Montana Debates Tax to Achieve Living Wage
By George Anderson
Critics of large national and regional retailers have argued that states ultimately pick up the cost for caring for many of the employees of these companies through public assistance programs because they fail to pay a living wage and provide inadequate and/or costly health insurance.
In Montana, a state Senate committee heard from supporters and opponents of a bill proposed by Sen. Ken Toole (D – Helena) that would tax companies with a workforce consisting primarily of full-timers that failed to compensate entry-level workers with the equivalent of $22,000 a year including pay and benefits.
The proposed legislation (Senate Bill 272), reports the Helena Independent Record, “would charge a gross receipts tax of 1 percent of a store’s annual gross receipts of $20 million to $30 million, 1.5 percent on gross receipts from $30 million to $40 million and 2 percent on gross receipts exceeding $40 million. The bill is projected to raise about $16 million a year for the state.”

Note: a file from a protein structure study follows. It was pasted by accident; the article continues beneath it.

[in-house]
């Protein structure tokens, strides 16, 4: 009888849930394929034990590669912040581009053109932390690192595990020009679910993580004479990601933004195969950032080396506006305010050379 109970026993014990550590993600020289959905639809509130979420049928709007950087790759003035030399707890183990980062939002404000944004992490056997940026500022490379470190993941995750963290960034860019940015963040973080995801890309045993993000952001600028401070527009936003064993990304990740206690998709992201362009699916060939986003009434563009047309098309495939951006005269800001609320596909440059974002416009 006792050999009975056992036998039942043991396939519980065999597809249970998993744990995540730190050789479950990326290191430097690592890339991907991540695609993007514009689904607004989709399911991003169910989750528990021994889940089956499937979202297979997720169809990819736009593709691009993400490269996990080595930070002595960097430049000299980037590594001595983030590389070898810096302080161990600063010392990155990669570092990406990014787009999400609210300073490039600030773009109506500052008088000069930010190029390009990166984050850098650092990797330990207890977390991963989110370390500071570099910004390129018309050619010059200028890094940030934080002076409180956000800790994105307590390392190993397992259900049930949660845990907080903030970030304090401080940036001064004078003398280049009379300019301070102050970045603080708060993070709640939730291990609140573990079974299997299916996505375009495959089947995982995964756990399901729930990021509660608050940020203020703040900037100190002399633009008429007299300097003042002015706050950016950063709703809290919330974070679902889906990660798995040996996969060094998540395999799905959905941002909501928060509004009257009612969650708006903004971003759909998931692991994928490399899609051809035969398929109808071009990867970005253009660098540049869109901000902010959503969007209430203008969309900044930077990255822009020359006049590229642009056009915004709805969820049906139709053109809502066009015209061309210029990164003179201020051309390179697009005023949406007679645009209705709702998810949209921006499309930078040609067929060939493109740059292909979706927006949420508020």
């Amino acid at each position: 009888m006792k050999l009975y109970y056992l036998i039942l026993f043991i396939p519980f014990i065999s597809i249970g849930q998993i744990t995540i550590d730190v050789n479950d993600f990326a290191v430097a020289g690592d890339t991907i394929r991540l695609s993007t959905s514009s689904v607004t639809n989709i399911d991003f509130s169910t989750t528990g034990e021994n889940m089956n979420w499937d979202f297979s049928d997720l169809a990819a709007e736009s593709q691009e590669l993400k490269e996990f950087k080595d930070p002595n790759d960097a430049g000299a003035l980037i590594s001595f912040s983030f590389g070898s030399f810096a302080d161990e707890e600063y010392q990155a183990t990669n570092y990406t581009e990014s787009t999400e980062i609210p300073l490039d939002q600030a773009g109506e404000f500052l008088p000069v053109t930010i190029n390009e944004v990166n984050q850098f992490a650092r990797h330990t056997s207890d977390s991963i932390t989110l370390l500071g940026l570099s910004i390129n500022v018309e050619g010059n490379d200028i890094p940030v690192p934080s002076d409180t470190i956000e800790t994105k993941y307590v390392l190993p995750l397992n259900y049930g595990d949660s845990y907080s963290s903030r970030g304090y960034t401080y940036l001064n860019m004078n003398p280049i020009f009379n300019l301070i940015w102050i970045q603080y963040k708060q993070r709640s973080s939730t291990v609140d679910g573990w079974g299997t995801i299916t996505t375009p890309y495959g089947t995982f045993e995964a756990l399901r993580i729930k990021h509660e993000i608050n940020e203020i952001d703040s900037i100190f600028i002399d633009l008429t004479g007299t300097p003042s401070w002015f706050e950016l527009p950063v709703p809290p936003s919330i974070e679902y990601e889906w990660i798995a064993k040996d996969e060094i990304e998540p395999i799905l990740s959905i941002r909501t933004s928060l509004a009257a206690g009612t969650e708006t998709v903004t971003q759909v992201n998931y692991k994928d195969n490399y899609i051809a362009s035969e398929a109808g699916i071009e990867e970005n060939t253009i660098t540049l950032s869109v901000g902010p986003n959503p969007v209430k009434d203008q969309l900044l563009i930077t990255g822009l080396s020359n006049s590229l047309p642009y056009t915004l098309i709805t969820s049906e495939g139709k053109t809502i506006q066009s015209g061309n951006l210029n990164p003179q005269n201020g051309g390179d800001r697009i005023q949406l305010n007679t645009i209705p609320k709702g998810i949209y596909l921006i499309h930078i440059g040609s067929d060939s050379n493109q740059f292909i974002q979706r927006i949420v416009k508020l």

For his part, Sen. Toole said he hopes that no company in the state pays the tax, preferring to adequately compensate employees themselves.
Businesses were in clear opposition to the proposal. Even Costco, which according to regional vice president John McKay, pays its average full-time workers over $60,000 in pay and benefits, and 92 percent of its part-timers $39,000 in combined wages and benefits, voiced objection to 272, saying it unfairly taxed businesses with high sales volumes.
Moderator’s Comment: Do you believe companies are morally obligated to pay a living wage to full-time employees?
Do you agree with the Senate Bill 272 in Montana and other proposals to legislate a living wage? –
George Anderson – Moderator